Arthur Ashe became the tennis player and civil rights activist he became because of a question. Not a question he asked, but one he was asked.
He was seven years old and sitting in a park watching an accomplished black tennis player named Ron Charity practice his serve in Richmond, Virginia. Ashe’s father was a park supervisor and often left his son to entertain himself while he worked. After about an hour, Ron Charity took a break and walked over to the boy. “Would you like to learn how to play?” he said kindly.
And with that, Ashe and the game of tennis was changed forever. “As casually as that,” Ashe reflected, “my life was transformed.” How many lives have been changed in similar ways? Because an adult took the time to notice the interest of a child, had the patience to introduce them to something, was willing to teach them a skill or a trade?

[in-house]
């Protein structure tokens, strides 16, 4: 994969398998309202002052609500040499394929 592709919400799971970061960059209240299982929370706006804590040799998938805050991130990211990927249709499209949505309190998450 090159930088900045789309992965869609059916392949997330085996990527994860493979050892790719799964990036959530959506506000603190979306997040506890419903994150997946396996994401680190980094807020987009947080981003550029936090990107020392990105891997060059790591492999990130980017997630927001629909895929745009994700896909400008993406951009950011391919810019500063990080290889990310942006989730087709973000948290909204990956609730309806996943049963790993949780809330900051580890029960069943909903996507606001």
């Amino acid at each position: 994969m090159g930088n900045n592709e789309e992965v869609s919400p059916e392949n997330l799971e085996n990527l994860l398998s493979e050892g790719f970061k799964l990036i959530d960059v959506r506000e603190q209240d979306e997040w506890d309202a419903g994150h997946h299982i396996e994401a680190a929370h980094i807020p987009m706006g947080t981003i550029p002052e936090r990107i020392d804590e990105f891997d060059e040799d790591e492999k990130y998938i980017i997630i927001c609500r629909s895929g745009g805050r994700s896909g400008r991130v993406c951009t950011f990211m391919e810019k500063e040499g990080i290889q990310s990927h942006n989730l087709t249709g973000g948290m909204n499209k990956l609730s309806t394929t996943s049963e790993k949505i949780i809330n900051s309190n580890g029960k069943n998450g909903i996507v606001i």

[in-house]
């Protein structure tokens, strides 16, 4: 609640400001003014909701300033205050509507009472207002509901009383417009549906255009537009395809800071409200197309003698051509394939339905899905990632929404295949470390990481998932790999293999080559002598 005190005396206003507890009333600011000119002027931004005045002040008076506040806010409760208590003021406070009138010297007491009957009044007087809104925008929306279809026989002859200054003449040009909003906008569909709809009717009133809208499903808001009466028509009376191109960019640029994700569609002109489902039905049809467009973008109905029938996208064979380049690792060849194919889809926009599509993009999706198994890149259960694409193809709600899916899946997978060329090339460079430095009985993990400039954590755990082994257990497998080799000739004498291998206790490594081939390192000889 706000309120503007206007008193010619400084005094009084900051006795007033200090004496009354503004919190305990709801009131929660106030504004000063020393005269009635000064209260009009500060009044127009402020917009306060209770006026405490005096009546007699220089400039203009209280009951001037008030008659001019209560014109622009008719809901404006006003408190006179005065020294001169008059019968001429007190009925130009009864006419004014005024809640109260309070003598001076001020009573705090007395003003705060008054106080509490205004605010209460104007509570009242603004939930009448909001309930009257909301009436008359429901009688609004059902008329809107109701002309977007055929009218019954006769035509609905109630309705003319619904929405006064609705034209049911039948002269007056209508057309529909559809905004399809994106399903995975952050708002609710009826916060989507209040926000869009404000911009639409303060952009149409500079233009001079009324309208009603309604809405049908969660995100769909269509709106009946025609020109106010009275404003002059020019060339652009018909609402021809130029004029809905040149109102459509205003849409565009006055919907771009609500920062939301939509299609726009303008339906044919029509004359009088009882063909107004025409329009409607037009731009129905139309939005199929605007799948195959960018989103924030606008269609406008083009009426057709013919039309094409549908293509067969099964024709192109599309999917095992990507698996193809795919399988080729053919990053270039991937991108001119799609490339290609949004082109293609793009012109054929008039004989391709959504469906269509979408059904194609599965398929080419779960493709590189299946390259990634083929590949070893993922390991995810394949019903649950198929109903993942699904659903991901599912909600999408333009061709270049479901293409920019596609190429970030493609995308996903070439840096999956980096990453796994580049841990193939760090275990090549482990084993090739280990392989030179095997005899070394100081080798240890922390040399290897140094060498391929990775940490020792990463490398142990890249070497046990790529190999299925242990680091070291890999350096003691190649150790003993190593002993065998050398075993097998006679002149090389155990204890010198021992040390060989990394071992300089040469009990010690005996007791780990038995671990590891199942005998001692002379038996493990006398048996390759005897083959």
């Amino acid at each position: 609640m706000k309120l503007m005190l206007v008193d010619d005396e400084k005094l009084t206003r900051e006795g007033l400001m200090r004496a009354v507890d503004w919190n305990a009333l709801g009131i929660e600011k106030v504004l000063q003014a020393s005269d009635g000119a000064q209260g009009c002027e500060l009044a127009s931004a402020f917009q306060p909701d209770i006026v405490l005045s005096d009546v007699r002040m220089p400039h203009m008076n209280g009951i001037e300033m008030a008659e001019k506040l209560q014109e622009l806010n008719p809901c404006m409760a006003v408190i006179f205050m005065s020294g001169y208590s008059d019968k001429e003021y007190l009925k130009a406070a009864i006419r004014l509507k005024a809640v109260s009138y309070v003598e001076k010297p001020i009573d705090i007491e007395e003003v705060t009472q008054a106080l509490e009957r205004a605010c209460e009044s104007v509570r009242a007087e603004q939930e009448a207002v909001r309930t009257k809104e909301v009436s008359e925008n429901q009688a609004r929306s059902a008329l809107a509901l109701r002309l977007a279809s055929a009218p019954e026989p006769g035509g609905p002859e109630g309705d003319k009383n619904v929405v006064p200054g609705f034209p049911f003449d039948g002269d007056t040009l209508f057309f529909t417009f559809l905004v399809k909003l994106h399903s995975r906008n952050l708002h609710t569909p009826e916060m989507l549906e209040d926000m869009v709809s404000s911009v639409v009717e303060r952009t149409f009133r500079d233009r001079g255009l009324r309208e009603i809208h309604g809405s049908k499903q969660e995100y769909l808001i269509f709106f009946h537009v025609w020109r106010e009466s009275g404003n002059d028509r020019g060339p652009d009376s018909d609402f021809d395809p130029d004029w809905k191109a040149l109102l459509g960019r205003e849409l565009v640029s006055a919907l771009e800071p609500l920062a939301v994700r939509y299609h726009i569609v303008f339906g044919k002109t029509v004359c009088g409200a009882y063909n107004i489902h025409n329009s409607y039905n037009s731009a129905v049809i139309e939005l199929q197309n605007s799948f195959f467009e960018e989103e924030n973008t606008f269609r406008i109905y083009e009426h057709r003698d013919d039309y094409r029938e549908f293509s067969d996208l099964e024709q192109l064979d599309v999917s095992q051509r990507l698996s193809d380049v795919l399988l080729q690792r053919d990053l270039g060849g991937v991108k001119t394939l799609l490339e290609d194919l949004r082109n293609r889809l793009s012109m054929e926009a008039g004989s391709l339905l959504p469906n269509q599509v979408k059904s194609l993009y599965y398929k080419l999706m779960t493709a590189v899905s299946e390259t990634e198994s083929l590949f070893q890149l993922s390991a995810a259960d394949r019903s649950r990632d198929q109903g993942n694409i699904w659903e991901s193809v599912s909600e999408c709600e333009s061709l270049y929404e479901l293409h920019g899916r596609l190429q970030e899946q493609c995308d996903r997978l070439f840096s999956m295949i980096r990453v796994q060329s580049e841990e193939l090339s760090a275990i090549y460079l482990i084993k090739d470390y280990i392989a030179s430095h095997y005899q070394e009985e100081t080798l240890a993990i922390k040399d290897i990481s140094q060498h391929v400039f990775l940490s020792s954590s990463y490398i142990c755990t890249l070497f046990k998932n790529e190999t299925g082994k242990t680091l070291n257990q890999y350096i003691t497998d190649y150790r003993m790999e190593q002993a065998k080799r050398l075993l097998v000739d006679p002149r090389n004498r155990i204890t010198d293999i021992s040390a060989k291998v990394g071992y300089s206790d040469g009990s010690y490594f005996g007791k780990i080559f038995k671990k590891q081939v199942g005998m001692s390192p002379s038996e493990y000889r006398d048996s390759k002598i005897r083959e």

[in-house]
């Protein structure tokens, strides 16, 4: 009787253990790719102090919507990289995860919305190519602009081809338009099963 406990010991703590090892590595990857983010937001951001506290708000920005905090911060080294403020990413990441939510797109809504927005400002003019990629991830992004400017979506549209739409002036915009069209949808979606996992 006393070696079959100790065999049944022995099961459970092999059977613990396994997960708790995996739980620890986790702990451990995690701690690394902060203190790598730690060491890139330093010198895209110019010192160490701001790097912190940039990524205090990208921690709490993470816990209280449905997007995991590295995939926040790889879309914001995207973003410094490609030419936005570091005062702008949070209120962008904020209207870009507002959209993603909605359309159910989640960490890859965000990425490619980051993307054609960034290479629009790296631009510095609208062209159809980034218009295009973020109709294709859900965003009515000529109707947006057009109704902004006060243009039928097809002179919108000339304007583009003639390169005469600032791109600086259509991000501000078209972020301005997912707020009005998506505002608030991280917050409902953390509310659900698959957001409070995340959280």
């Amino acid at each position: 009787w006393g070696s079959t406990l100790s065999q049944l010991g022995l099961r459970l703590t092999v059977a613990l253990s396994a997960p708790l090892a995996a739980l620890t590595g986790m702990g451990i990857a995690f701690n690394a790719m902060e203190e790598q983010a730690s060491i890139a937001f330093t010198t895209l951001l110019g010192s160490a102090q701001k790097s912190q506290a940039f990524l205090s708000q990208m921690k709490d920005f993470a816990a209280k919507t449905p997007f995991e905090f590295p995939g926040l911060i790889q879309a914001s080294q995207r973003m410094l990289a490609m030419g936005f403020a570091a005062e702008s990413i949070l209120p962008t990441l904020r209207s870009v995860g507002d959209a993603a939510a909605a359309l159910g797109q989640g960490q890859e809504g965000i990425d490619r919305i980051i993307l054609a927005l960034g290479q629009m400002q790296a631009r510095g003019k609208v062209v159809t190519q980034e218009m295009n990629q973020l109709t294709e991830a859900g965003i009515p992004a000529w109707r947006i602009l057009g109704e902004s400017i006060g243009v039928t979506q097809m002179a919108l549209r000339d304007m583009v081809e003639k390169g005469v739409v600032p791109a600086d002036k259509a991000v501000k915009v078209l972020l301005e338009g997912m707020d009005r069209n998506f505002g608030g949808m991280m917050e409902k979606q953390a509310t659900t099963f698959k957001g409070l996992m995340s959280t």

Of course, we cannot rely on the kindness of strangers (though we can always hope for it). It’s our job as parents to take the time to do this for our kids (and also as Ashe’s father did, put them in a position to get lucky). We have to cultivate that flicker of curiosity into full-blown love affairs, we have to channel their energy into productive pursuits. We have to teach them stuff. Especially stuff they’re too afraid to ask about, or don’t even know to ask about.
That’s our job.